42% of children, ages 2 to 11 have dental caries in their primary teeth and 23% of children the same age have untreated dental caries.[5] As parents, we must provide optimal oral health at an early age to develop healthy oral hygiene habits that will last a lifetime. You will want to begin cleaning and massaging their gums in infancy with a washcloth or with an infant gum massager, and moving on to a soft toothbrush as their teeth begin to erupt, at about 4-6 months of age. As children become toddlers, it is important to let them brush the best that they can and then you take over for them by standing behind them and brushing their teeth as you would your own. You can support the back of their head with your torso if sitting, or your leg by standing and using your non-dominant hand at the chin. This is an ideal position and not as awkward as brushing from the front. Have your child facing the mirror so that they can see and mimic what you are doing.

As you all know, primary teeth eventually do fall out, but they are an important part of your child’s nutrition with chewing, speaking and adult tooth development. As children grow, if they have not developed good oral hygiene habits, it can be a never-ending struggle to get them to brush at least twice a day. As a hygienist, I prefer my patients to brush three times a day at minimum. Not necessarily breakfast, lunch and dinner either. Anytime is fine. Making it fun is part of the secret to success. Have patience, let them play in the water if they want to, never say “No” if they ask to brush, and allow them time with you to brush together. Sometimes developing good habits must be on their terms and at their convenience rather than yours. Make buying them a new toothbrush fun! Let them pick out from a selection you have made that are age and size appropriate. These methods have worked extremely well for my 2-and-a-half-year-old niece, who cannot walk past my bathroom without asking to brush her teeth. No matter what I am doing, I always say,” Yes”, even if I am in a rush, as usual. It is independence and choice. She now takes responsibility for her own brushing.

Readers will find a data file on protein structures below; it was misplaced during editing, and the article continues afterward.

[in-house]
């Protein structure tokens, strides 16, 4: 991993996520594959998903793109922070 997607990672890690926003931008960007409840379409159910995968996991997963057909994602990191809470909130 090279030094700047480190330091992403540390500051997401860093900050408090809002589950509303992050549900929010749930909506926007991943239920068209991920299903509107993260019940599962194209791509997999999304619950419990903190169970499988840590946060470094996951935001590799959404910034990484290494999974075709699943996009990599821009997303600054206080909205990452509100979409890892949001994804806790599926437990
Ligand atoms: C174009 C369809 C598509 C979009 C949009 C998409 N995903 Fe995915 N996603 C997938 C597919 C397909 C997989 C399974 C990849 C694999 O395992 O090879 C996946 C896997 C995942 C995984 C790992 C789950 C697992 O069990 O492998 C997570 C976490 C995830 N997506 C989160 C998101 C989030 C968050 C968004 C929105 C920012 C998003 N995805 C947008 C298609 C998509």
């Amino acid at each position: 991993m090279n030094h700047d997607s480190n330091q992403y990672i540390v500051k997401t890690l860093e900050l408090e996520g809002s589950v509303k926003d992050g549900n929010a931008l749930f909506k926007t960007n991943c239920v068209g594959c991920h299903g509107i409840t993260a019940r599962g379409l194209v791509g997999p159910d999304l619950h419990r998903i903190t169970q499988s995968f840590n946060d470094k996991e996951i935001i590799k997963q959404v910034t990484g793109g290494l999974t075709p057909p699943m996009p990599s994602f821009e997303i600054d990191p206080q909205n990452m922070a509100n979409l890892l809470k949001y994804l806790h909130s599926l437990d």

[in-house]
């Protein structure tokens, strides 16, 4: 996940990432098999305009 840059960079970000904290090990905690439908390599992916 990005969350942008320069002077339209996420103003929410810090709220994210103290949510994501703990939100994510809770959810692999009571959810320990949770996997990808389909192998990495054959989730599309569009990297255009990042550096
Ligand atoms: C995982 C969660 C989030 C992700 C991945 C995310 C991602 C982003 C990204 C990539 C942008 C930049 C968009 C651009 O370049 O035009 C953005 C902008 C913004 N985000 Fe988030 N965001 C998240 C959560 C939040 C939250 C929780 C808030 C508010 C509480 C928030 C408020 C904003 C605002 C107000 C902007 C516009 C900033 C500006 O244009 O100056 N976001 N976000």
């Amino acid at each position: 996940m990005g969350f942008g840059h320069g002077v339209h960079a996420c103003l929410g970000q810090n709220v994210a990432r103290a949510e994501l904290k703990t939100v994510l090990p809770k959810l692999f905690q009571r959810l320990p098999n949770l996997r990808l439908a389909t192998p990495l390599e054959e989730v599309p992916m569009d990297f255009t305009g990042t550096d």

In addition to frequency of brushing it is vitally important to brush for a minimum of two minutes each time children brush. Since compliance is always an issue, we must find ways for children as young as my niece to take responsibility without it being a chore and without parents nagging. They will be more resistant of your initiation. Let your child’s hygienist and dentist know if you are experiencing compliance issues. Sometimes instructions from someone other than a parent work best. I always pull the Tooth Fairy into the equation with young patients that are non-compliant. I explain that she does not pay for dirty teeth and that the Tooth Fairy knows if you brushed the tooth after it has come out of the mouth. She checks up on her future collection of teeth regularly while kids are sleeping.

An hourglass timer was working at times, for the two-minute length of time needed to brush effectively and thoroughly for my niece and my young patients, until I learned about the Disney Magic Timer app from Crest/Oral-B. This app is so cute and fun, compliance becomes a non-issue. It motivates kids to brush for two minutes at a time as needed for a healthy oral cavity and reduced risk of caries. Children are incredibly tech savvy today and this app allows your child to pick their favorite characters from Disney, Marvel and Star Wars, making it customizable for them personally. You just download it from any smart device for two minutes of brushing fun!! Best of all, it is free. Check it out in your app store and let the non-hassle of two-minute brushing fun begin! Happy habit hygiene at its best with the Disney Magic Timer app from Crest/Oral-B!



  1. http://jamanetwork.com/journals/jama/article-abstract/2512347?resultClick=1
  2. http://www.reuters.com/article/us-health-who-sugar-idUSKBN0M01IU20150304
  3. http://healthyeating.sfgate.com/maximum-amount-sugar-day-children-8982.html
  4. https://wellnessmama.com/17088/brushing-teeth-prevent-cavities/
  5. https://www.nidcr.nih.gov/DataStatistics/FindDataByTopic/DentalCaries/DentalCariesChildren2to11.htm